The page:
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Why is Blizzard still OK with gender inequality in World of Warcraft?

Josh Myers

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In most games I play, from World of Warcraft to Star Wars: The Old Republic, I make an effort to play mainly female characters. Unlike other males who play female characters, this isn't for cosmetic reasons; I'm not one of those dudes who can't bear to stare at his male character's butt for multiple hours a day. (How this is ever an argument that makes sense to people, I don't know.) This was a conscious decision on my part a few years ago, when I started to become aware of the discrimination faced by female characters.

See, when you make the decision to make a female character, you're intentionally and unintentionally signing up for a number of things. First, you are intentionally signing up to play a female character. This could be because you identify as female, because you prefer the look of female characters, or any number of other reasons (including the butt one). What you're unintentionally signing up for goes further.

You're unintentionally signing up for jokes made at your expense in a raid, like when my priest hit 85 and did BH in leveling gear, and my low HPS was mocked because I was a girl playing WoW. You're unintentionally signing up for harassment, for the catcalls and people begging you to talk in Vent, like you're a rare species of bird they'll only be able to hear once. You're unintentionally signing up to be victimized by other players because you dared roll something other than male at level 1, and you didn't know there'd be consequences for that choice.

Those forms of sexism aren't anything new to the World of Warcraft, but thankfully they're largely limited to the immature playerbase and not the game's creators. Unfortunately, Blizzard has its own gender issues to work out, and some of them are made clear by just rolling a female character.

Gender inequality in my World of Warcraft? Can't be!

Yesterday morning, a forum post on the Mists of Pandaria Beta Feedback forum highlighted some of the sexism players are unintentionally signing up for when they sign on to their female character. Ji Firepaw, an NPC you meet on the Wandering Isle who goes on to become leader of the pandaren Horde faction, greets female characters in a very creepy way, saying "Hello, friend! You're some kind of gorgeous, aren't you? I bet you can't keep the men off of you! Join me! You and I are going to be good friends!" To men, he instead says "Hello, friend! You've got a strong look to you! I bet you're all the rage with the ladies! Join me! You and I are going to be good friends!"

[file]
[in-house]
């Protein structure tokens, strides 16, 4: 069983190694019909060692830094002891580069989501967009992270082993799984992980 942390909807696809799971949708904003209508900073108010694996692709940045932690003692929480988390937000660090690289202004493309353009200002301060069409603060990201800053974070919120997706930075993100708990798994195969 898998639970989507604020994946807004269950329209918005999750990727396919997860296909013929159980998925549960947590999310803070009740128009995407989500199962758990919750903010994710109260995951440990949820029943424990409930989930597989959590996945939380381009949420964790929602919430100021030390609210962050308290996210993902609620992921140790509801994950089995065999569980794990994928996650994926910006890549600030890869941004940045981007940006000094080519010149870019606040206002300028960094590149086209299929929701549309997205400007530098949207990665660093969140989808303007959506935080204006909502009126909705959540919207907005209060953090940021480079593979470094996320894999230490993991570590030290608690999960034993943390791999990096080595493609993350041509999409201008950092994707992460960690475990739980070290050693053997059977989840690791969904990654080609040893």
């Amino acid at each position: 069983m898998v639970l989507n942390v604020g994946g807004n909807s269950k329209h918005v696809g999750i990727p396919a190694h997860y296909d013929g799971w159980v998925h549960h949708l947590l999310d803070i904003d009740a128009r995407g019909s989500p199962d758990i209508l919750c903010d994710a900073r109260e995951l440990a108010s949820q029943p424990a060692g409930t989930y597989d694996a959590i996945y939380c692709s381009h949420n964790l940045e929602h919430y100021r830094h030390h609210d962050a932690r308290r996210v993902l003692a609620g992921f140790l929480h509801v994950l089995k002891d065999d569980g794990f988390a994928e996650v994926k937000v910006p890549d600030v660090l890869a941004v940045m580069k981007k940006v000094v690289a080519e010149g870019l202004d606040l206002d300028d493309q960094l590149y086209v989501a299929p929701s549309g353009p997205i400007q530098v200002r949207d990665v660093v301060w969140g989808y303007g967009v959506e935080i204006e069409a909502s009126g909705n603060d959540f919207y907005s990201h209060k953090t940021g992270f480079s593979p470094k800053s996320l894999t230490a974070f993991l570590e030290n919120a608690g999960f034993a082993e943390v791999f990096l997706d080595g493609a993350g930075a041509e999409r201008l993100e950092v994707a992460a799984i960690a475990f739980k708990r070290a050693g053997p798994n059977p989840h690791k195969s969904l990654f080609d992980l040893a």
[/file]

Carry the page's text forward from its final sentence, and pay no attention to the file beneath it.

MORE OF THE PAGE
This sort of gendered gameplay is unsettling, especially due to how out of sync with the pandaren race it is. Ji Firepaw's comments about the male looking strong would have been just as appropriate for a female character. For a female pandaren monk or warrior, "gorgeous" is most likely not the compliment they're looking for, and players aren't playing those characters to be complimented on their looks.

What's worse is that these aren't the only problems foist upon a player for choosing to play a female character. The most prominent issue, as old as girls in games themselves, is the armor issue, where game developers turn a torso-covering breastplate into a chainmail bra when it's on a female character. In this case, women who didn't want their female warriors to tank in metal bras and panties weren't really considered. Likewise, for some reason, male characters were never forced to wear chainmail underwear when the same item appeared as pants on a woman.

Seriously, why does this still exist?

My question, though, is why is this a thing? Why is it that developers are fine providing women with an unequal and often worse game experience? Why are developers OK with allowing female PCs to be harassed by male NPCs or requiring them to wear totally impractical armor pieces? It seems easy enough to make a game that isn't gender insensitive -- all you have to do is treat female and male characters equally. If you want people to have chainmail bra and panties, make the same piece as objectifying on a male character as it is on a women. If you're going to have a creepy dude running the pandaren race for the Horde, make his interactions equally creepy if you're a male PC -- or better, don't make them creepy at all, and have him remark on how strong your female pandaren look.

Jaina in a pose that doesn't even make sense
Unfortunately, I'm not a Blizzard developer (and while this is aimed at Blizzard, it's a critique of most game companies as a whole), and I can't fathom why they're OK with this going on. My best guess would be that they find the number of creepy dudes who think Ji's harassment is funny and that chainmail bikinis are hot is higher than the number of women gamers who would get offended by them, and they're trying to appeal to the majority. On a business sense, this might be practical. On a moral sense, it's reprehensible.

Unfortunately, it's the best idea I have to go on, because I can't otherwise fathom why unequal gender experiences still exist and are still being supported in the World of Warcraft.

It's open warfare between Alliance and Horde in Mists of Pandaria, World of Warcraft's next expansion. Jump into five new levels with new talents and class mechanics, try the new monk class, and create a pandaren character to ally with either Horde or Alliance. Look for expansion basics in our Mists FAQ, or dig into our spring press event coverage for more details!

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